KENNY BRACK: I have seen a lot of still pictures from it. I haven't yet seen the video. That has to do with I don't have it. Basically, I never have, you know, gone back home after a race and watched myself race, so it's not something that is a normal procedure for me. I will get the tape sometime here and look at it. It's not something that bothers me. I already know the outcome. It's not something that I would be worried about. It's just that I haven't got around to it yet.

Q: With the kind of crash that you had, with the type of racing that has gone on in the IRL, do you have any kind of thoughts about possibly lowering the speeds or doing something so the racing can still be exciting without it being dangerous and putting you in that situation that puts you into a fence?

KENNY BRACK: Well, I mean, basically when you have that close a racing, if you lower the speeds 10 miles an hour or 20 miles an hour, will it make a difference if you hit the fence? I don't know. I would think if it's 230 or 210, it's going to make a little bit of a difference. But I don't think maybe it's going to make a really, really big difference. So I think as long as you have tracks and cars that allow side-by-side racing, stuff like that, I think there's always going to be that element of risk there. You know there's a chain reaction happening to a move or something like that, cars touch what else, something happens. So I don't know really what the answer to that question is.

Q: You look back on that crash, just the kind of racing that's gone on this season, are you surprised something like that hasn't happened before?

KENNY BRACK: Well, I mean, if you look, there are incidents in every race. Somebody spins, somebody touches wheels. You know, sometimes they get away with it; sometimes you end in the fence. There's always incidents in racing competitions. I think that this time it was -- you know, it just hit in a certain way that made it really, really violent. But the car did its job. At least it protected its driver as much as it could. Although I had a lot of injuries, I still sit here today and talk. You know, it's something that's always going to be there in racing, no matter if it's IndyCar Series racing, Formula 1. The only difference I think is that oval racing is a very dangerous form of motorsport because all the high speeds and also because of the lack of run-off area. NASCAR does the same thing. They run a lot of ovals. They have incidents, too. But, fortunately, not too many have really serious injuries, but some of them do. It's the nature of the sport basically.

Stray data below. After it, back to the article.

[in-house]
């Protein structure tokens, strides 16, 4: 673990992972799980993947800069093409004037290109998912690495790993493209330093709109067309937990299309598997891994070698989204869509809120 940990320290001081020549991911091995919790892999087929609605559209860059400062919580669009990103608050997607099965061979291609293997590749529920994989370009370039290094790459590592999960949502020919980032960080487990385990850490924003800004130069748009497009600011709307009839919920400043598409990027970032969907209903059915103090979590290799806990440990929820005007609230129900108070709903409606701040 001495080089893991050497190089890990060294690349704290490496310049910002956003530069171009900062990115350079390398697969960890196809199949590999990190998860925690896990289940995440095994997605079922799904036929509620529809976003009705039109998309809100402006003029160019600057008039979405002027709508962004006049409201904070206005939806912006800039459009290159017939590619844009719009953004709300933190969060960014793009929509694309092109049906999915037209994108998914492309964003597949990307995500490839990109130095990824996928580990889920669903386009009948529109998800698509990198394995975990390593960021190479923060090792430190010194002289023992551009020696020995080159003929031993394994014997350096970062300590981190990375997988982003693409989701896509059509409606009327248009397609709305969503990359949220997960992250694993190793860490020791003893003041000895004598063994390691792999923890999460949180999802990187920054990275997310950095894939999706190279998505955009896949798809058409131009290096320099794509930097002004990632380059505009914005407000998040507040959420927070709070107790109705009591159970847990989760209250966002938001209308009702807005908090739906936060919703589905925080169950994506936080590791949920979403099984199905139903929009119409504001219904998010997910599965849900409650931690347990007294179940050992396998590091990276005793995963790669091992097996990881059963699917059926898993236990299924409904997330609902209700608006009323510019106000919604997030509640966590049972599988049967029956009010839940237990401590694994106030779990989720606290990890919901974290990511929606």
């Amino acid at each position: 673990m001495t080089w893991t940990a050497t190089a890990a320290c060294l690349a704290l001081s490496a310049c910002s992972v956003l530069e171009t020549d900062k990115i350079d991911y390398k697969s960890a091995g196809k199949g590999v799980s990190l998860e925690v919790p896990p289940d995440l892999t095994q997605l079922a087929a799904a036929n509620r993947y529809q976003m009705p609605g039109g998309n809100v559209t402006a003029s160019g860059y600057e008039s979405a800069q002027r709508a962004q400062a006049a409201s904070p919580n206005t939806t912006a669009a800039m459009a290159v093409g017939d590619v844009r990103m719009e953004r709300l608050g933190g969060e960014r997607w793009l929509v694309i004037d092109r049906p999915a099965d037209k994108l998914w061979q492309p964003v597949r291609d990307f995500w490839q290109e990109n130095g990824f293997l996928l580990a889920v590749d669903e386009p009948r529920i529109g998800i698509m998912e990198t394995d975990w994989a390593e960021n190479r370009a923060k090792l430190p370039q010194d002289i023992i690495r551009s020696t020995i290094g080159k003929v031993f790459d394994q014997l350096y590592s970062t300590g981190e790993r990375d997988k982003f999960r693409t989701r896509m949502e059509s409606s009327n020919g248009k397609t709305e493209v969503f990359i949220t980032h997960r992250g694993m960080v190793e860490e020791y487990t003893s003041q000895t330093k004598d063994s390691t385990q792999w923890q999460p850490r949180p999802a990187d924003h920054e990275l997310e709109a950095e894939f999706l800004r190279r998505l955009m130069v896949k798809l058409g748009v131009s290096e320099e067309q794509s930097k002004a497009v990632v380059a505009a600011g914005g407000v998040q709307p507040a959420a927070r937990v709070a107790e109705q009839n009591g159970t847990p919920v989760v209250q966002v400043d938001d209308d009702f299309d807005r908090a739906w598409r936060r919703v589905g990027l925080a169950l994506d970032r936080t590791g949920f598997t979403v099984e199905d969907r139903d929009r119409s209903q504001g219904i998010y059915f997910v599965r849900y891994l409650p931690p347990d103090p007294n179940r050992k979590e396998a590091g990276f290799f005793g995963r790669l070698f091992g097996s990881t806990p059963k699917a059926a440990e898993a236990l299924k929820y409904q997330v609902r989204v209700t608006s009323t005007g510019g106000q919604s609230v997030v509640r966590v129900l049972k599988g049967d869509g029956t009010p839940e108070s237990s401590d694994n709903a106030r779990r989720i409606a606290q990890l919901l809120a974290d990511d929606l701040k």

Q: We've all talked about your racing, how about your band?

KENNY BRACK: Yeah, well, you know, we haven't played -- well, we played at the Team Rahal Christmas party actually. We don't have that many gigs during the winter period. But we certainly couldn't afford to cancel the one we had. So we played at the Rahal Christmas party 12th of December. It's still there. We're still talking. We're doing something music and stuff, having fun with it. It's a fun side project.

Q: You said you were in the hospital yourself when Karma was born. Were you in there for another kind of situation? What was the deal on that?

KENNY BRACK: Yeah, because since I laid down for so long, I lost a lot of weight in the hospital and stuff, my gall bladder decided to call it quits. I had to go in and remove the gall bladder over Christmas and New Year's.

Q: Takes a lot of gall to drive a race car.

KENNY BRACK: I hope not because I don't have it anymore (laughter).

Q: Why Karma? Was it good Karma? Why the name Karma?

KENNY BRACK: Well, I hope it's good Karma, yeah. But, no, not really. It wasn't because of that. It was because, first of all, you know, it's finding a name you like, so we thought Karma was a nice name. Secondly, it's easy to pronounce in both English and Swedish. Thirdly, you know, she's also named Amelia Helena. If she doesn't like it when she's 19 or 20 or something, she can always change, I guess. Of course, she will be cut out of the will anyway (laughter).

Q: Are you allowed to drive with your left foot only type thing? Are you getting chauffeured around? Obviously, you're waiting for the right foot to get cleared. How limited are you getting around in that respect?

KENNY BRACK: Well, right now I've had -- since I've had Anita and my mother and father here, they've been driving me. But I can drive now really. It's not a big deal. I got mobility in the left foot. It's close to back to normal. The right foot, it's just that I can't put any weight on it. I can't really walk on it. But I walk on crutches, put down my left leg and just wait another couple, three weeks for the right foot. We're going to take another set of X-rays and then we'll see. The doctors seem to think we can start putting some weight on it in two to three weeks' time.

MODERATOR: We'd like to thank you for being on today's teleconference. Gentlemen, thank you very much.

Part 1

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About this article
Series IndyCar
Drivers Bobby Rahal , Alex Zanardi , Kenny Brack , Rick Mears , Buddy Rice